I believe that pictures of Scotland really don’t do it justice. It is a land of such varied and at times extreme beauty. You definitely should plan a road trip! The drives through here are as beautiful as the destinations.
        The horror games are series developed or partially developed by Jonathan Boakes. For Polperro, these are the Lost Crown and Barrow Hill. Barrow Hill was based loosely on the stone circle found near Polperro, while the Lost Crown was set in a world heavily based on Polperro and the surrounding areas. You can see some of the screen shots and tell that they are basically replicas of certain areas. Then there is the Dark Fall series, which is based in one game on an abandoned trainstation in Dorset I believe, then in the second game the lore is inspired by the tale of Flannan Isle.

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      • itstartedinoxford says:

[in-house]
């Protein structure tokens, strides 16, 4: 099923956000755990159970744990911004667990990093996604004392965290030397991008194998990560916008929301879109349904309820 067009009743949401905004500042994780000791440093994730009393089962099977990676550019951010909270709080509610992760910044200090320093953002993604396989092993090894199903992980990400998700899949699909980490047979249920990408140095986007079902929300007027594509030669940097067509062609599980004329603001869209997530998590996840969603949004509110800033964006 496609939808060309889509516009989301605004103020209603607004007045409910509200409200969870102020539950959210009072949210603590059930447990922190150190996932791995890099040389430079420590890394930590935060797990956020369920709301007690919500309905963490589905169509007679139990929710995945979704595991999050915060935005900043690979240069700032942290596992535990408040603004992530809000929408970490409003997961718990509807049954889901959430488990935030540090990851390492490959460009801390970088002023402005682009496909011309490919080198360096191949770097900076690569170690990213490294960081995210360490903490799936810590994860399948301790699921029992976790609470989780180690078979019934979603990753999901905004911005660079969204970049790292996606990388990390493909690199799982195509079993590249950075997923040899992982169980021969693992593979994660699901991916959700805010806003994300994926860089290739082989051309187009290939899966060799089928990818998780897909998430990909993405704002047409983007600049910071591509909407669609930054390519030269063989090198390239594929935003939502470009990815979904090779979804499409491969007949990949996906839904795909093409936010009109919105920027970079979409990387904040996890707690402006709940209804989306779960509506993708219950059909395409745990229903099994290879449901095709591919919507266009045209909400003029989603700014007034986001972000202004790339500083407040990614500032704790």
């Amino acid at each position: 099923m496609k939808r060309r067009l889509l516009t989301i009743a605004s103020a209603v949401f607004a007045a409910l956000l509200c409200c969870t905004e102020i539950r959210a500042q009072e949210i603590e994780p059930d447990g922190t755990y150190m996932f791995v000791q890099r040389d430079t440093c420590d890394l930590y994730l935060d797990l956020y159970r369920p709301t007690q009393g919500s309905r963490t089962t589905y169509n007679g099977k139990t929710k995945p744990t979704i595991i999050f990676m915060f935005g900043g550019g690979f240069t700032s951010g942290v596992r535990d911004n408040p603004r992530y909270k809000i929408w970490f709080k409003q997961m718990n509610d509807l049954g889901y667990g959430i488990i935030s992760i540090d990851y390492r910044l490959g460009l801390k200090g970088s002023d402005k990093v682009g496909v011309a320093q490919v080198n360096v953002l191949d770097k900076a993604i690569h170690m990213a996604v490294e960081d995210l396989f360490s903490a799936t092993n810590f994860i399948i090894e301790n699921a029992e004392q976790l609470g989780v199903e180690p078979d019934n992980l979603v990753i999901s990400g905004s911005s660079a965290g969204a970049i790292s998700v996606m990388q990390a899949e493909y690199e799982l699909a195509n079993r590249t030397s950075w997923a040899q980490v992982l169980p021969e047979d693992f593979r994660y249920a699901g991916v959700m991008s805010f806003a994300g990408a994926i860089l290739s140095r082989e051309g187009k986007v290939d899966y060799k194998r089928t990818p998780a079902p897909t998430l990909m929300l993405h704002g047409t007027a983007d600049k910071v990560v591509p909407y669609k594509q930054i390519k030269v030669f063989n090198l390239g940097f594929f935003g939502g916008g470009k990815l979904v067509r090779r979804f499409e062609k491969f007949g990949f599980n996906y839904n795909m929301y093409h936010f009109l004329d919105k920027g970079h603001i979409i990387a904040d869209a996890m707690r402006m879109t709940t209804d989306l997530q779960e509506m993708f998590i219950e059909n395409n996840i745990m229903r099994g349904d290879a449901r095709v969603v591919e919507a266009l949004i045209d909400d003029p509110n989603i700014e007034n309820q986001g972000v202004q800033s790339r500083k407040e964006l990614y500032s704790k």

Positivity is key here I think, despite how fruitless it might seem at first. It’s insane, when I despair at English uni prices then I’m comforted when I see how it is in the US. Christ. I say we all copy Germany and Scandinavia then go from there…

        You’ve cemented this idea, as soon as I’m there it’s happening!

        Woah I had no idea, that’s interesting, thank you (: I’ll ask my friend if she knows this (:

        Liked by 1 person

      • eloquentdeviance says:

        I try to always keep somewhat of a positive mind. I am the realist, while my boyfriend is the optimist, so we balance each other out. lol
        I look forward to seeing how you find it here!
        You are welcome, let me know if she has heard of it, or if not how she finds the games.

        Liked by 1 person